Home » Art & Art Studies » Art Auctioneer
By TACP Staff on July 04, 2021
An auctioneer is a person who is responsible for conducting the sale of items in a variety of settings. Employment opportunities include estate sales; government auctions and the sale of livestock. Typically, the auctioneer is skilled at speaking at a high rate of speed with precise pronunciation. A successful auctioneer commands a demanding presence, as their job is to move forward at a rapid pace. Crowd control capability and congeniality are also characteristics essential to career success.
An art auctioneer works to sell pieces of art for the highest possible price, but this is just the more widely-known aspect of his or her job. Most of the time, the auctioneer is the individual who sets the price on the piece, unless his or her clients request a specific price or reserve. This requires an in-depth knowledge of art types and artists, as well as some general knowledge about counterfeits and reproductions. The art auctioneer also often markets the auction, which requires targeting the right group of potential buyers. Having a background in marketing helps with this aspect of auctioneering, and provides a more well-rounded resume to show potential employers/clients.
In addition to all of these duties, the art auctioneer must be great in front of the public, with the ability to motivate the crowd to bid on items. He or she must stay calm under pressure and be able to quickly judge the interest of the crowd for a particular item.
Most of the art auctioneer’s work is done behind the scenes as he or she researches products, find the right target market for a particular product, networks with art collectors and appraisers, and more. These tasks are most often done in an office setting. However, art auctioneers also work with the public during auction settings which may take place in galleries, studios or warehouse-type settings. The Bureau of Labor Statistics classifies art auctioneers as “demonstrators and product promoters.” Their data shows that the industry which employs the most demonstrators and product promoters is the advertising and public relations industry (24,990 employed in 2012).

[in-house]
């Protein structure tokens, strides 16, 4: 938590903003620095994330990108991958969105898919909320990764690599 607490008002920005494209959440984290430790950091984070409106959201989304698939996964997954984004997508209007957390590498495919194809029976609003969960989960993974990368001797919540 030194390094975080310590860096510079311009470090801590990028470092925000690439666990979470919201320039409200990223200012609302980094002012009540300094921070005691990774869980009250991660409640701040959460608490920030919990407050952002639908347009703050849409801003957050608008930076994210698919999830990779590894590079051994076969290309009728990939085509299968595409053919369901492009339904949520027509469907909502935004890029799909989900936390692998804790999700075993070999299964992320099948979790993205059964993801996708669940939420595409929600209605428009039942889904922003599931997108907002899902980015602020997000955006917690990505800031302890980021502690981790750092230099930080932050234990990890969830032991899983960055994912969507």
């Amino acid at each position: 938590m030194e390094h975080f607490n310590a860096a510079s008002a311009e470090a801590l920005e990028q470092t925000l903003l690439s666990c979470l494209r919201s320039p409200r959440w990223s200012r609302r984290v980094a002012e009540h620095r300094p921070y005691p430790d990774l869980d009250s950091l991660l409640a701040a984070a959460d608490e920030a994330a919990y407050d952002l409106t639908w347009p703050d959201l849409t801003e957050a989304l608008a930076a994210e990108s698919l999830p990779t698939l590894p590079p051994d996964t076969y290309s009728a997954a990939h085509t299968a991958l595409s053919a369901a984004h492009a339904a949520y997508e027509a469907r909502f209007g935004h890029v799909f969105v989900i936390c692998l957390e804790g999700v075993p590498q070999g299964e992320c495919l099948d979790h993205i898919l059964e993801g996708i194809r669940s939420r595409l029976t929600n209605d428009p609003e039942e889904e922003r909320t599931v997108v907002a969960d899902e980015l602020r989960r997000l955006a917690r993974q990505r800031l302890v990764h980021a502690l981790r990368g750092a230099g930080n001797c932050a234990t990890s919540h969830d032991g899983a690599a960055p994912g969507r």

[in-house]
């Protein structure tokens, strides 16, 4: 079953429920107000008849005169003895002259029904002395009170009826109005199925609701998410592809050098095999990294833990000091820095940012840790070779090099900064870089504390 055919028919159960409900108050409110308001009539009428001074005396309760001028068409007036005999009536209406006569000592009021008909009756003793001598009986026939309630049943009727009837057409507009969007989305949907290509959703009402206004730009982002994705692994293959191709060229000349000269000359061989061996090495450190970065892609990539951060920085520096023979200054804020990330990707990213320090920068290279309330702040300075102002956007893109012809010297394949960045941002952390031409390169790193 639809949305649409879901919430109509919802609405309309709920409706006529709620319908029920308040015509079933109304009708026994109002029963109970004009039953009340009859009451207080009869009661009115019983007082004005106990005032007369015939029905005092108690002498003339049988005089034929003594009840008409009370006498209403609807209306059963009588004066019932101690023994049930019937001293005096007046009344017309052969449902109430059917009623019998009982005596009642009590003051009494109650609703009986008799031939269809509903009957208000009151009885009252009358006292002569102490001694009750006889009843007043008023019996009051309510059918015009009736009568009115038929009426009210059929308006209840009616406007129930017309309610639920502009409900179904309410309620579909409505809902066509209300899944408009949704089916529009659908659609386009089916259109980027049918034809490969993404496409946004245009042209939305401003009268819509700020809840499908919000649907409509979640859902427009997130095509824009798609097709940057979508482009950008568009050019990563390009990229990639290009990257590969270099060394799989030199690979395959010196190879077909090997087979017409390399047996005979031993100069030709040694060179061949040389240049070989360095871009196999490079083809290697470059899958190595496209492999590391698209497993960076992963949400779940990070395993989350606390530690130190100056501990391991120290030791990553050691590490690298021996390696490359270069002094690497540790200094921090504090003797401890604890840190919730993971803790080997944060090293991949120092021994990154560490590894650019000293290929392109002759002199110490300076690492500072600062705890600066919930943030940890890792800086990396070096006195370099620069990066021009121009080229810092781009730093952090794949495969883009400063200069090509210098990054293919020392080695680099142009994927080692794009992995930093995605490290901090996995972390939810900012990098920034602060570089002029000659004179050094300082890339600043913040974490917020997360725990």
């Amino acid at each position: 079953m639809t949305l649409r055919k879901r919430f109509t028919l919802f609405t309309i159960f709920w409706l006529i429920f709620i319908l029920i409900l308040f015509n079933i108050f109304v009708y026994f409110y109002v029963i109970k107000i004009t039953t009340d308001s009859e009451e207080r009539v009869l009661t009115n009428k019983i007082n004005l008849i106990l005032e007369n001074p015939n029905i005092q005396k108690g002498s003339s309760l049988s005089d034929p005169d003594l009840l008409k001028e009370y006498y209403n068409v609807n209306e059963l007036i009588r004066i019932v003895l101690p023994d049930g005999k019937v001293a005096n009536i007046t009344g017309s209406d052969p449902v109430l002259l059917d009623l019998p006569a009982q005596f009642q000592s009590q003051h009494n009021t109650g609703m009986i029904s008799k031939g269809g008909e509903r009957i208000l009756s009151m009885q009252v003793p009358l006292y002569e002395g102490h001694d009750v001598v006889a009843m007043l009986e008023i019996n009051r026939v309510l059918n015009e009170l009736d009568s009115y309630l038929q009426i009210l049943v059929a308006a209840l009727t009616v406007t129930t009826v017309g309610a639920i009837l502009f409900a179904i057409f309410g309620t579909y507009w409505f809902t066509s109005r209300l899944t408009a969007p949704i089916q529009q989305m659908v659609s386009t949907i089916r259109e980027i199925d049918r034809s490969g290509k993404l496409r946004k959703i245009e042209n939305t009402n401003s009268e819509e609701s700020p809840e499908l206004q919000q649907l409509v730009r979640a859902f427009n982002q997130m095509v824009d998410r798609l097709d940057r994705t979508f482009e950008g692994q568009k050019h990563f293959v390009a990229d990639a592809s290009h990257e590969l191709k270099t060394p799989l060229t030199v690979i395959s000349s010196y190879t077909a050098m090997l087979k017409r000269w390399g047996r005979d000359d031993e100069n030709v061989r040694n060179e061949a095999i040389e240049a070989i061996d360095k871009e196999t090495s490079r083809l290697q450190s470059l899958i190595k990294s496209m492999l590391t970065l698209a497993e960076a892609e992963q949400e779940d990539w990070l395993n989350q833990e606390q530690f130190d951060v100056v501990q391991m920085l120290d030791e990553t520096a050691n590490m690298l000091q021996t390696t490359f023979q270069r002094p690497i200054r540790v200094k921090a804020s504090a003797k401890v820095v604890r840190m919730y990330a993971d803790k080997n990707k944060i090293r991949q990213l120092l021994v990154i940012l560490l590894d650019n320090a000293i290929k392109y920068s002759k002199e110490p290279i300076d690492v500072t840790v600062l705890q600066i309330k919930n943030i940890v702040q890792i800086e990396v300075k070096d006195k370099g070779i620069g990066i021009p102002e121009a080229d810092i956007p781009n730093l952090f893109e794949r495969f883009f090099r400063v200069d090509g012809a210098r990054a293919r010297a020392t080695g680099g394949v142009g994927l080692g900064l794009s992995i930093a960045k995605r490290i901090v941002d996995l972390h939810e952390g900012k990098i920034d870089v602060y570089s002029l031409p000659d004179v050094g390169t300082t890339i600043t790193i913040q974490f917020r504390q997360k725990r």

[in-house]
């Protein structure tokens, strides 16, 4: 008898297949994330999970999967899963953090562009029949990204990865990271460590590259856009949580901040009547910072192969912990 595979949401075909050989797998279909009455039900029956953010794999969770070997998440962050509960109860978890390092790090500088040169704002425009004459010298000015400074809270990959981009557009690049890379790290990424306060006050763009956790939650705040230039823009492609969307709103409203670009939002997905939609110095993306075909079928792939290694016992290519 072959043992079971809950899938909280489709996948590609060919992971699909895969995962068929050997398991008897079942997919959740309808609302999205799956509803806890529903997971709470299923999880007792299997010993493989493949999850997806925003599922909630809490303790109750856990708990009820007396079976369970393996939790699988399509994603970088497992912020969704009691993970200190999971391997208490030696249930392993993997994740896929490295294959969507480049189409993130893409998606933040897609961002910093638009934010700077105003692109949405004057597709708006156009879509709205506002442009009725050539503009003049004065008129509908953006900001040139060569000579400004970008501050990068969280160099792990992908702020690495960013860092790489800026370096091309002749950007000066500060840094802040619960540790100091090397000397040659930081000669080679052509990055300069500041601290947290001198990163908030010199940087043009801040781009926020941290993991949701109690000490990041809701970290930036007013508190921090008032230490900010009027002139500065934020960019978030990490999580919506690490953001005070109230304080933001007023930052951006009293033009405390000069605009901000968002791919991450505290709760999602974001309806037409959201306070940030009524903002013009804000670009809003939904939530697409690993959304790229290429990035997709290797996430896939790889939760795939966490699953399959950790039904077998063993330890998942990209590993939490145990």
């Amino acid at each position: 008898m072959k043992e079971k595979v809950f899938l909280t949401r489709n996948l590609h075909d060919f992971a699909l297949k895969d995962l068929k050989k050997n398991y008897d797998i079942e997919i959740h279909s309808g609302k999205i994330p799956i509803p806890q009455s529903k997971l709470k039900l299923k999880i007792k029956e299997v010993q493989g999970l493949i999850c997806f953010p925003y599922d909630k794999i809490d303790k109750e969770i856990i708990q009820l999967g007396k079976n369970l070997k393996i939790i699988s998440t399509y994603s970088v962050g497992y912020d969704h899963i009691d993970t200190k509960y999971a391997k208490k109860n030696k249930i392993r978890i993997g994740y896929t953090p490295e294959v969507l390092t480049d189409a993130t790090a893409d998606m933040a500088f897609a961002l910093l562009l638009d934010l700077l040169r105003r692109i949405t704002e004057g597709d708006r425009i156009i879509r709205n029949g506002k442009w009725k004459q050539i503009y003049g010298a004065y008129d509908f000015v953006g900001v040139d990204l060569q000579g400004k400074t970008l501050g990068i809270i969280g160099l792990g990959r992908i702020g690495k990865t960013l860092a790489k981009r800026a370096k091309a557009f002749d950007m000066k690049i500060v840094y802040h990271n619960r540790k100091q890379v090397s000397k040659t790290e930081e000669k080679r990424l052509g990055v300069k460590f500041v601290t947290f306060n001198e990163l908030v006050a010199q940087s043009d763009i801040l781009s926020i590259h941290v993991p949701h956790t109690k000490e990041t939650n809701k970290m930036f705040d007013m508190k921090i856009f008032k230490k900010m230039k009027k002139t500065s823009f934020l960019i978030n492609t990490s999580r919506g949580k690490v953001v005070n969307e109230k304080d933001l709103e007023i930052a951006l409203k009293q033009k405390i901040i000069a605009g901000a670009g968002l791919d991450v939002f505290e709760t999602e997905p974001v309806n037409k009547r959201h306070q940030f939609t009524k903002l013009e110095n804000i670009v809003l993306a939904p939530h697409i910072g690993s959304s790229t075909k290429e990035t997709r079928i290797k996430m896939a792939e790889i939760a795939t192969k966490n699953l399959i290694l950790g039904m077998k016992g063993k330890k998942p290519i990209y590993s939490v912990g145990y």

There is no formal education requirement for this particular career according to the Bureau of Labor Statistics. However, because it requires a significant amount of knowledge about art, it’s suggested that those interested in pursuing a career as an art auctioneer obtain at least a bachelor’s degree in an art-related field. Courses which will help expand the auctioneer’s portfolio and help make them a more well-rounded job candidate include marketing and advertising, public relations, and business-related courses.
Art auctioneers generally receive commissions for each piece of art they sell, so the actual yearly salary can differ from one auctioneer to the next. However, the BLS reports that the annual median salary for art auctioneers in 2012 was $23,860. Keep in mind that this is just the middle of the road; auctioneers who are particularly successful can earn significantly more than this. The states with the highest pay for art auctioneers are Maryland, Louisiana, Connecticut, New York and Georgia.
Individuals interested in this career will be happy to know that it is growing at a rate of 16%, which is significantly faster than the average growth rate for all other careers. As more and more individuals become interested in art, these professionals will be in even higher demand. States which have the highest employment levels of art auctioneers include Texas, New York, Florida, Michigan and Ohio.
Consider these related careers in Art and Art Studies.
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